Postby uncle sticky » Wed Mar 27, 2013 8:02 am

On the one hand, there will definitely be those LEOs who can't quite get with the program emotionally, and will try the "I thought he had more than an ounce" approach. I also think that would get tossed pretty quickly at the state level. Unless an officer saw a huge baggy of pot (how big a lump is an ounce?) it would be impossible to justify a search on a sniff.
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Re: New SCOTUS ruling on sniffs

Postby junglesmacks » Wed Mar 27, 2013 8:41 am

Savannah wrote:It sounds freaky & wrong, so you need to do it.
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Re: New SCOTUS ruling on sniffs

Postby illy dilly » Wed Mar 27, 2013 10:19 am

EspressoDude wrote:and up in the NorthWet:
In Washington state, however, it is no longer a crime for someone of legal drinking age to carry up to an ounce of marijuana — and that changes the constitutional status of dog sniff. If a dog is trained to sniff out marijuana and cocaine, and it alerts after sniffing an adult suspect, that no longer would lead a “reasonably prudent person think that a search would reveal contraband or evidence of a crime” because it is likely the dog only reacted to the presence of marijuana on the suspect. Marijuana sniffing dogs cannot no longer provide probable cause that a suspect is engaged in criminal activity, because the dogs are trained to alert when the suspect is doing something that is no longer illegal under state law.
As a result of this constitutional dilemma, several Washington state police departments are retraining their drug sniffing dogs:
The passage of I-502 made things difficult enough for the humans tasked with creating and enforcing the laws for legal marijuana. Now, try explaining the difference between “personal use” and “intent to sell” or the gray area between state and federal law to a dog.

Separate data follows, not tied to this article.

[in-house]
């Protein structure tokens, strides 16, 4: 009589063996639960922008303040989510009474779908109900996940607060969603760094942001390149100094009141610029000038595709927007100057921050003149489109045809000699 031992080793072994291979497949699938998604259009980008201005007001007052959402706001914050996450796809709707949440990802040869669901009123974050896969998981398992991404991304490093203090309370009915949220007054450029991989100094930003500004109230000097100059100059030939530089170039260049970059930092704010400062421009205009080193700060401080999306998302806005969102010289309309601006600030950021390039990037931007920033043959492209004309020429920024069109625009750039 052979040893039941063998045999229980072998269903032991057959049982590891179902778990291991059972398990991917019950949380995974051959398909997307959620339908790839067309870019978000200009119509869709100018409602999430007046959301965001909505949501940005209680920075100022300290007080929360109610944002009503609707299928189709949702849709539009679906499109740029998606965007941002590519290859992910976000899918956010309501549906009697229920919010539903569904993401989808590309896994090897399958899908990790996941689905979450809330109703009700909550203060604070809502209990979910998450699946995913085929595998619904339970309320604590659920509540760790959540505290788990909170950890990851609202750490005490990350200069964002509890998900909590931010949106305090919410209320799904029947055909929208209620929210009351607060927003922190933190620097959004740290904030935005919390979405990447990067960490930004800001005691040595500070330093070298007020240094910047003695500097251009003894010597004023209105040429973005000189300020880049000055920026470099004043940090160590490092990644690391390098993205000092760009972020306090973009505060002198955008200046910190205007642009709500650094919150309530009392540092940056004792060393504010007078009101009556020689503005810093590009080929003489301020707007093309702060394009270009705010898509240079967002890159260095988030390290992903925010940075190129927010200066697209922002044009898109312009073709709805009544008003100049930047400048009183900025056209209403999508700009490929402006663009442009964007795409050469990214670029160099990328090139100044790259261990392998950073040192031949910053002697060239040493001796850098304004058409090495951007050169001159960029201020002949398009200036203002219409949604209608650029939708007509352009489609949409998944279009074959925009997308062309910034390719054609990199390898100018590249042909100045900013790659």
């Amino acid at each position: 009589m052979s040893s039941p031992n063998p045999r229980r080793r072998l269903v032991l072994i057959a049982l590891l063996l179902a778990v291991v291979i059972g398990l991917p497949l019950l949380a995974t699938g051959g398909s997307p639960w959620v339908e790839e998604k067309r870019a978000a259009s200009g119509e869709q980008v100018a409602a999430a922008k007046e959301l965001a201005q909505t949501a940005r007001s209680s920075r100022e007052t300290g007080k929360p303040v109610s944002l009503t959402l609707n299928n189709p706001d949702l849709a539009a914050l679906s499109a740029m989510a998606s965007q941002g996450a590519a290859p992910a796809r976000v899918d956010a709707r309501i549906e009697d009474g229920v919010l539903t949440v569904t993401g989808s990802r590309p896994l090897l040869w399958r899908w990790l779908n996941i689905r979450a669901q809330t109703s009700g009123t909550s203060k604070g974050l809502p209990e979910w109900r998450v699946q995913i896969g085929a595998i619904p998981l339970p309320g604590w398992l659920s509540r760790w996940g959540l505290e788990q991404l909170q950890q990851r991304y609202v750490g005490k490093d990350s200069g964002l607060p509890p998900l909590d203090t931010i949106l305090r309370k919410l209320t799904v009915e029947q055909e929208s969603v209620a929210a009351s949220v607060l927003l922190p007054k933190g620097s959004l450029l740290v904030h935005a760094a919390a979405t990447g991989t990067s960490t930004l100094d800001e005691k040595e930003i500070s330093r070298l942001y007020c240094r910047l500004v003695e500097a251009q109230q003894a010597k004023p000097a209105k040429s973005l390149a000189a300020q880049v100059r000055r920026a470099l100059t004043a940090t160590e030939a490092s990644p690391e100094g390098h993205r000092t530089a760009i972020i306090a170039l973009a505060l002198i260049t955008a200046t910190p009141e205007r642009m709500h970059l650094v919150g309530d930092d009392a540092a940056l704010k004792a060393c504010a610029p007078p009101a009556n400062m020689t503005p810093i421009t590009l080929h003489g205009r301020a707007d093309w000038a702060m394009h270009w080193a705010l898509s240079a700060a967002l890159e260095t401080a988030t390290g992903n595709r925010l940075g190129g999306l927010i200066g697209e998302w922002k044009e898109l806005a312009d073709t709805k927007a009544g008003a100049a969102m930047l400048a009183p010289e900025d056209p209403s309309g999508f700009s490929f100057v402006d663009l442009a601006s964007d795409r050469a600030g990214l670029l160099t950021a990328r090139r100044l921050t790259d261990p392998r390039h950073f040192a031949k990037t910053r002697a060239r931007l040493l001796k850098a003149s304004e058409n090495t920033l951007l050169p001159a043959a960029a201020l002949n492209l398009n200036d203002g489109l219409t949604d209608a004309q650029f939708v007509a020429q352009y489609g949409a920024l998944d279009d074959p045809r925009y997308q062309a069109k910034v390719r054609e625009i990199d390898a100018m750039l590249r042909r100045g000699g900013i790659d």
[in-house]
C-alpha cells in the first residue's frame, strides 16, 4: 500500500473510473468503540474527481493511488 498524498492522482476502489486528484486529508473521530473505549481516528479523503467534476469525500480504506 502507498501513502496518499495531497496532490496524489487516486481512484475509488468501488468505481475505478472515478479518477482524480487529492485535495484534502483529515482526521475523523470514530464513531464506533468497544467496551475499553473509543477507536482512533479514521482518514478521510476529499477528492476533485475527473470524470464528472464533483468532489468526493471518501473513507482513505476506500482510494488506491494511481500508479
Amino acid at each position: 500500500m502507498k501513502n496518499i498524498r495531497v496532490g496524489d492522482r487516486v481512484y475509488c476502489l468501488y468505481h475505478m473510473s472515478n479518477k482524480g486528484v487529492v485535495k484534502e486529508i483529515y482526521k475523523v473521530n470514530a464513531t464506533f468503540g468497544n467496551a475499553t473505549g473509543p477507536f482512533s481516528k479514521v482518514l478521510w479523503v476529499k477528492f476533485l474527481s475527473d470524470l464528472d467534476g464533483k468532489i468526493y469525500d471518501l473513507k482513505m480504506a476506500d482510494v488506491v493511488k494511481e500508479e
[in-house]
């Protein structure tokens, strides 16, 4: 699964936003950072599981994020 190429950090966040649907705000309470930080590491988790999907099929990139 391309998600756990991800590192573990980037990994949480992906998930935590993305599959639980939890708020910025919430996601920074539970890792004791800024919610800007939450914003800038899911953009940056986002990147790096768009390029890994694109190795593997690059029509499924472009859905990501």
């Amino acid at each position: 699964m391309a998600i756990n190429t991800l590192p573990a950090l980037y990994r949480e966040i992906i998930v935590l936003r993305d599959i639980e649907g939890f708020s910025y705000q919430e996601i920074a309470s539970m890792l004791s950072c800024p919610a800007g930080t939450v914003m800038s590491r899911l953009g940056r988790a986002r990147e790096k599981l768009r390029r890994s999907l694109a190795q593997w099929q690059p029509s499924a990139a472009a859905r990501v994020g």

That’s why many law-enforcement agencies around the state, including the Seattle Police Department and Washington State Patrol, will no longer be training their drug-sniffing dogs to alert for marijuana. . . .
Sgt. Sean Whitcomb said the Seattle Police Department is already taking steps to desensitize its dogs to marijuana through rewards and constant training.
Currently, some law enforcement agencies continue to use marijuana-sniffing dogs in Washington. As a memo from the Washington Association of Prosecuting Attorneys explains, however, these dogs can no longer be relied on exclusively to justify a search.

In CO all the details are still being worked out. But, a recent article that I'm not finding again (might have been removed from the WestWord web site for being wildly inaccurate :roll: ) had a few sentences saying that law makers were leaning towards Dogs alerting at passenger doors to still be cause for search because it is enough probably cause the Marijuana was being smoked in the cab of the vehicle. Were an alert at the trunk of the car would not constitute probably cause. It also mentioned that an alert while a child in the vehicle would also constitute probable cause. The LEO would then have to prove that Marijuana was being smoked in the cab of the vehicle, or the driver was high.
One of the huge debates in CO right now is how to prove a driver is High while driving, what levels of THC in the body constitute being high, and how to conduct road side sobriety.
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Re: New SCOTUS ruling on sniffs

Postby junglesmacks » Wed Mar 27, 2013 10:54 am

illy dilly wrote:One of the huge debates in CO right now is how to prove a driver is High while driving, what levels of THC in the body constitute being high, and how to conduct road side sobriety.



I have this vision of a Twinkie being dangled by the cop instead of the pen while performing the roadside sobriety eye check..


:lol:
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Re: New SCOTUS ruling on sniffs

Postby illy dilly » Wed Mar 27, 2013 11:45 am

HAHAHA.

The officer sets two things on the hood of his car. He then tells you to pick one.
The first is a traffic ticket for a broken tail light, nothing more.
The second, is a bag of Funions.
Choose wisely.